ASU Art Museum receives grant to support international residency program


September 18, 2014

The Arizona State University Art Museum is the recipient of a $144,000 Museums for America grant from the Institute of Museum and Library Services, in support of the museum’s International Artist Residency Program at Combine Studios.

With this grant funding, the ASU Art Museum will commission three international artists to develop collaborative art projects with community-based partners to allow for direct engagement with diverse communities and encourage active participation in the creative process. As part of the museum's International Artist Residency Program at Combine Studios, artists will be integrated into the community to work alongside social service agencies, community organizations, university departments, residents, artists and students to generate artistic ideas. Combine Studios Download Full Image

Each artist in residence will connect to the community through exhibitions, publications, performances, events, lectures, discussions, new community engagement and collaborations. The flow and exchange of artistic ideas will create new audiences, engaged partners and supporters of the museum as a catalyst for change in the community.

“The ASU Art Museum, in all of its work, but particularly through its national and internationally supported residency program, exemplifies much of what the Herberger Institute for Design and the Arts and the New American University are,” says Gordon Knox, the ASU Art Museum’s director. “Our visiting artists engage in cross-departmental collaborations and socially embedded projects that have tangible impact on the region, empowering communities and advancing critical reappraisals of some of this generation’s most pressing challenges. Bringing some of the art world’s most innovative thinkers to the Valley and giving them the time and support to engage with the local community in the production of new artist-led investigations demonstrates how ASU is putting new ideas into action while advancing research and educating the next generation. The ASU Art Museum’s work, and support such as this grant, exemplifies and makes concrete core aspirations of ASU and the Herberger Institute.”

Established in 2011, the ASU Art Museum International Artist Residency Program brings accomplished professional artists from around the world to develop new work in partnership with the intellectual resources of Arizona State University and the diverse communities within Arizona. Through the program, artists develop work that investigates the pressing issues of our time in collaboration with scientists, technologists, social agencies and community organizations.

Juno Schaser

Event coordinator, Biodesign Institute

480-965-0014

ASU engineer helps produce new material to prevent excessive bleeding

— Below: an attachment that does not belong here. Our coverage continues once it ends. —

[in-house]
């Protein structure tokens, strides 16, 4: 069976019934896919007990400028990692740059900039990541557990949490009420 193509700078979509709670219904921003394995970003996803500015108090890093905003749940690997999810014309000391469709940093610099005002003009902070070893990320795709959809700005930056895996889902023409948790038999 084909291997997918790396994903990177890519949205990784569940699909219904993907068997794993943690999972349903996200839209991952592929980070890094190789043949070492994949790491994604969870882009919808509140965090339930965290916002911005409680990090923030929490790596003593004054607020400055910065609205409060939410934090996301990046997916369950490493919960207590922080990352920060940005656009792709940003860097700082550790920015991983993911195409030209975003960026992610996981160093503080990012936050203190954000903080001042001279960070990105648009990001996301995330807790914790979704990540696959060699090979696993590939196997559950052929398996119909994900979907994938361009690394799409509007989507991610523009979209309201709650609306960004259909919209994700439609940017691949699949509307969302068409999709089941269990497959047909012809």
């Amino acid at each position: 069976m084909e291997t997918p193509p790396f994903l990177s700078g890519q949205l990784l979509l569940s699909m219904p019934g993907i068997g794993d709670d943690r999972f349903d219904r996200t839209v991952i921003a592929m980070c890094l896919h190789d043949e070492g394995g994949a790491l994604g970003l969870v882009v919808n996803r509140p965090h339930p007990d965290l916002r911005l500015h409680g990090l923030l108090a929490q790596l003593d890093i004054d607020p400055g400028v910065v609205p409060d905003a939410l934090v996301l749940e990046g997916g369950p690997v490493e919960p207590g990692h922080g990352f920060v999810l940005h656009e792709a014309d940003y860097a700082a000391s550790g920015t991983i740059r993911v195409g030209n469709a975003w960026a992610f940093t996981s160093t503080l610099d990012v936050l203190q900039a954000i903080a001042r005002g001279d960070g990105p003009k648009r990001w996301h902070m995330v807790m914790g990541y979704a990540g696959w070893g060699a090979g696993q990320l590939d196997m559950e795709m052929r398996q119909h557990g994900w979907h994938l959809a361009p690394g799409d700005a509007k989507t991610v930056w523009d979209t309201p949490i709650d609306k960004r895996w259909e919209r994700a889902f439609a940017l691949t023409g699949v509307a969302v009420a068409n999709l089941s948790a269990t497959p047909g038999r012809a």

September 19, 2014

Development of a new synthetic material that promises to aid the natural process of blood clotting and the emergency treatment of traumatic injuries was reported on recently in the research journal Nature Materials.

Arizona State University biomedical engineer Sarah Stabenfeldt was on the team of physicians, scientists and engineers that created the new class of synthetic platelet-like particles, which are based on soft hydrogel materials. Stabenfeldt, a co-first author of the paper in Nature Materials, is an assistant professor in the School of Biological and Health Systems Engineering, one of ASU's Ira A. Fulton Schools of Engineering. portrait of ASU assistant professor Sarah Stabenfeldt Download Full Image

The new particles are proving to be effective in slowing bleeding and circulating safely in the bloodstream. The advancement could potentially help reduce the number of deaths from excessive bleeding, according the lead author of the paper.

Stabenfeldt’s role in the research focused on fibrin, a protein that is critical in the blood clotting process. It forms a fibrous mesh that helps impede blood flow. She identified a unique single-chain antibody fragment that specifically recognizes polymerized fibrin – the fibrin mesh found in blood clots.

The antibody fragment was then attached to the synthetic hydrogel particles to enable specific interaction with native fibrin clots that ultimately enhanced the effectiveness of the clotting process by decreasing the time it took for blood to clot.

“To achieve this targeting specificity,” she explained, “I used a molecular biology technique known as phage display, which is essentially using biological machinery to screen a large array of biological motifs to identify the motif with the highest affinity and specificity to your target of interest.”

In her ASU lab, Stabenfeldt has been using the same phage display screening process to identify novel targeting motifs in her research to improve the detection and diagnosis of traumatic brain injuries.

Her collaborators on the overall project reported on in Nature Materials included researchers at Georgia Tech, Chapman University, Children’s Healthcare of Atlanta and Emory University.

Read about the research in Nature Materials. Read a news release about the research paper.

Joe Kullman

Science writer, Ira A. Fulton Schools of Engineering

480-965-8122